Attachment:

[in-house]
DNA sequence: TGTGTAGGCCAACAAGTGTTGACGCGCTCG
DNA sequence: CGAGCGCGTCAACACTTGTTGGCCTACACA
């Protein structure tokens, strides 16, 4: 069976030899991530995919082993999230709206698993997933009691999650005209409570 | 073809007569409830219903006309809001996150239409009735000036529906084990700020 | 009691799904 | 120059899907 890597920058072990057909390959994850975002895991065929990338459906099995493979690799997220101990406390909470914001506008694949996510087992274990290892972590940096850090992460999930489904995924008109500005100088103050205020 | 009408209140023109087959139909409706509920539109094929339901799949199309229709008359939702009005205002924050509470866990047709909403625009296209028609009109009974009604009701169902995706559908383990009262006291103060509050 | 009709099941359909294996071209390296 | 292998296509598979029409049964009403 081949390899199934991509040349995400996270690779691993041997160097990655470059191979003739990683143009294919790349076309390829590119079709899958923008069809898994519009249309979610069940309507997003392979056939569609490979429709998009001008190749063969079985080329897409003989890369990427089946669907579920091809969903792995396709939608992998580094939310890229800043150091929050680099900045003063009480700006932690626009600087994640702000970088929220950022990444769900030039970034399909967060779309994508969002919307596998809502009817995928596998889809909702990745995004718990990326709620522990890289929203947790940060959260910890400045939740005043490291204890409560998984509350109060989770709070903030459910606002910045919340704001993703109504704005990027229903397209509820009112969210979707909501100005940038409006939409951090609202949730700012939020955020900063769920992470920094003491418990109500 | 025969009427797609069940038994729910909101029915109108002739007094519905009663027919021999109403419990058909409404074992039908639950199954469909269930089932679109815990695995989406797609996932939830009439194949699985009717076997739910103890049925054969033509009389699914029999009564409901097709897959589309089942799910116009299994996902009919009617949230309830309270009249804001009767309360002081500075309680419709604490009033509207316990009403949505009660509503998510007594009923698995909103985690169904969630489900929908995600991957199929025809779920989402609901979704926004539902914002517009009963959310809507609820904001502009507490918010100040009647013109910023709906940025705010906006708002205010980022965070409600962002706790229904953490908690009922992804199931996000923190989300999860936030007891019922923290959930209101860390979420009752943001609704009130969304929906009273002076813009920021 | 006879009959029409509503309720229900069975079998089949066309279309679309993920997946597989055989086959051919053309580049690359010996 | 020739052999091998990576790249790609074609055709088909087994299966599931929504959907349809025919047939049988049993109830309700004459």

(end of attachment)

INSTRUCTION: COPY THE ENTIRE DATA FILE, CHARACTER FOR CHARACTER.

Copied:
[in-house]
DNA sequence: TGTGTAGGCCAACAAGTGTTGACGCGCTCG
DNA sequence: CGAGCGCGTCAACACTTGTTGGCCTACACA
């Protein structure tokens, strides 16, 4: 069976030899991530995919082993999230709206698993997933009691999650005209409570 | 073809007569409830219903006309809001996150239409009735000036529906084990700020 | 009691799904 | 120059899907 890597920058072990057909390959994850975002895991065929990338459906099995493979690799997220101990406390909470914001506008694949996510087992274990290892972590940096850090992460999930489904995924008109500005100088103050205020 | 009408209140023109087959139909409706509920539109094929339901799949199309229709008359939702009005205002924050509470866990047709909403625009296209028609009109009974009604009701169902995706559908383990009262006291103060509050 | 009709099941359909294996071209390296 | 292998296509598979029409049964009403 081949390899199934991509040349995400996270690779691993041997160097990655470059191979003739990683143009294919790349076309390829590119079709899958923008069809898994519009249309979610069940309507997003392979056939569609490979429709998009001008190749063969079985080329897409003989890369990427089946669907579920091809969903792995396709939608992998580094939310890229800043150091929050680099900045003063009480700006932690626009600087994640702000970088929220950022990444769900030039970034399909967060779309994508969002919307596998809502009817995928596998889809909702990745995004718990990326709620522990890289929203947790940060959260910890400045939740005043490291204890409560998984509350109060989770709070903030459910606002910045919340704001993703109504704005990027229903397209509820009112969210979707909501100005940038409006939409951090609202949730700012939020955020900063769920992470920094003491418990109500 | 025969009427797609069940038994729910909101029915109108002739007094519905009663027919021999109403419990058909409404074992039908639950199954469909269930089932679109815990695995989406797609996932939830009439194949699985009717076997739910103890049925054969033509009389699914029999009564409901097709897959589309089942799910116009299994996902009919009617949230309830309270009249804001009767309360002081500075309680419709604490009033509207316990009403949505009660509503998510007594009923698995909103985690169904969630489900929908995600991957199929025809779920989402609901979704926004539902914002517009009963959310809507609820904001502009507490918010100040009647013109910023709906940025705010906006708002205010980022965070409600962002706790229904953490908690009922992804199931996000923190989300999860936030007891019922923290959930209101860390979420009752943001609704009130969304929906009273002076813009920021 | 006879009959029409509503309720229900069975079998089949066309279309679309993920997946597989055989086959051919053309580049690359010996 | 020739052999091998990576790249790609074609055709088909087994299966599931929504959907349809025919047939049988049993109830309700004459």